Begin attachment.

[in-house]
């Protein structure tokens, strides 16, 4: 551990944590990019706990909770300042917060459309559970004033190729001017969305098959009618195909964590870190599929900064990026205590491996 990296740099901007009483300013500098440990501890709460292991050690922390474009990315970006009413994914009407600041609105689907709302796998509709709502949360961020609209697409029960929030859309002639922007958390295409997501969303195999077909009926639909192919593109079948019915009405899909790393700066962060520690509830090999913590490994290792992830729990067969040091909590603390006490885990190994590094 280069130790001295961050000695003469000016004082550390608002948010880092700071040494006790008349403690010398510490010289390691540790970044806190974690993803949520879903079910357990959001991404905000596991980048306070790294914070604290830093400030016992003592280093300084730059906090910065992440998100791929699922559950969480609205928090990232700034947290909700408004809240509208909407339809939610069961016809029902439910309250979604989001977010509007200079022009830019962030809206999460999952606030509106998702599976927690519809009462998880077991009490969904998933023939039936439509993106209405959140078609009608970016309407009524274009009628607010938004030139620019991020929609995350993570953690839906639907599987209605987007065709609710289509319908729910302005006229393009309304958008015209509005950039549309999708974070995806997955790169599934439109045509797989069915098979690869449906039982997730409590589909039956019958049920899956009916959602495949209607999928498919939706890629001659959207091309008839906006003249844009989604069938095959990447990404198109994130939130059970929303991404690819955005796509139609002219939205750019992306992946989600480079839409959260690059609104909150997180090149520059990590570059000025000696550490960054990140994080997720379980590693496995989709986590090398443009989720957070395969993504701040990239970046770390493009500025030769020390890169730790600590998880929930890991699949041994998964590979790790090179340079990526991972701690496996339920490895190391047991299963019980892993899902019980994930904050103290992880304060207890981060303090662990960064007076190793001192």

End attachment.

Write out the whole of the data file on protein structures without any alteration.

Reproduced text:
[in-house]
């Protein structure tokens, strides 16, 4: 551990944590990019706990909770300042917060459309559970004033190729001017969305098959009618195909964590870190599929900064990026205590491996 990296740099901007009483300013500098440990501890709460292991050690922390474009990315970006009413994914009407600041609105689907709302796998509709709502949360961020609209697409029960929030859309002639922007958390295409997501969303195999077909009926639909192919593109079948019915009405899909790393700066962060520690509830090999913590490994290792992830729990067969040091909590603390006490885990190994590094 280069130790001295961050000695003469000016004082550390608002948010880092700071040494006790008349403690010398510490010289390691540790970044806190974690993803949520879903079910357990959001991404905000596991980048306070790294914070604290830093400030016992003592280093300084730059906090910065992440998100791929699922559950969480609205928090990232700034947290909700408004809240509208909407339809939610069961016809029902439910309250979604989001977010509007200079022009830019962030809206999460999952606030509106998702599976927690519809009462998880077991009490969904998933023939039936439509993106209405959140078609009608970016309407009524274009009628607010938004030139620019991020929609995350993570953690839906639907599987209605987007065709609710289509319908729910302005006229393009309304958008015209509005950039549309999708974070995806997955790169599934439109045509797989069915098979690869449906039982997730409590589909039956019958049920899956009916959602495949209607999928498919939706890629001659959207091309008839906006003249844009989604069938095959990447990404198109994130939130059970929303991404690819955005796509139609002219939205750019992306992946989600480079839409959260690059609104909150997180090149520059990590570059000025000696550490960054990140994080997720379980590693496995989709986590090398443009989720957070395969993504701040990239970046770390493009500025030769020390890169730790600590998880929930890991699949041994998964590979790790090179340079990526991972701690496996339920490895190391047991299963019980892993899902019980994930904050103290992880304060207890981060303090662990960064007076190793001192």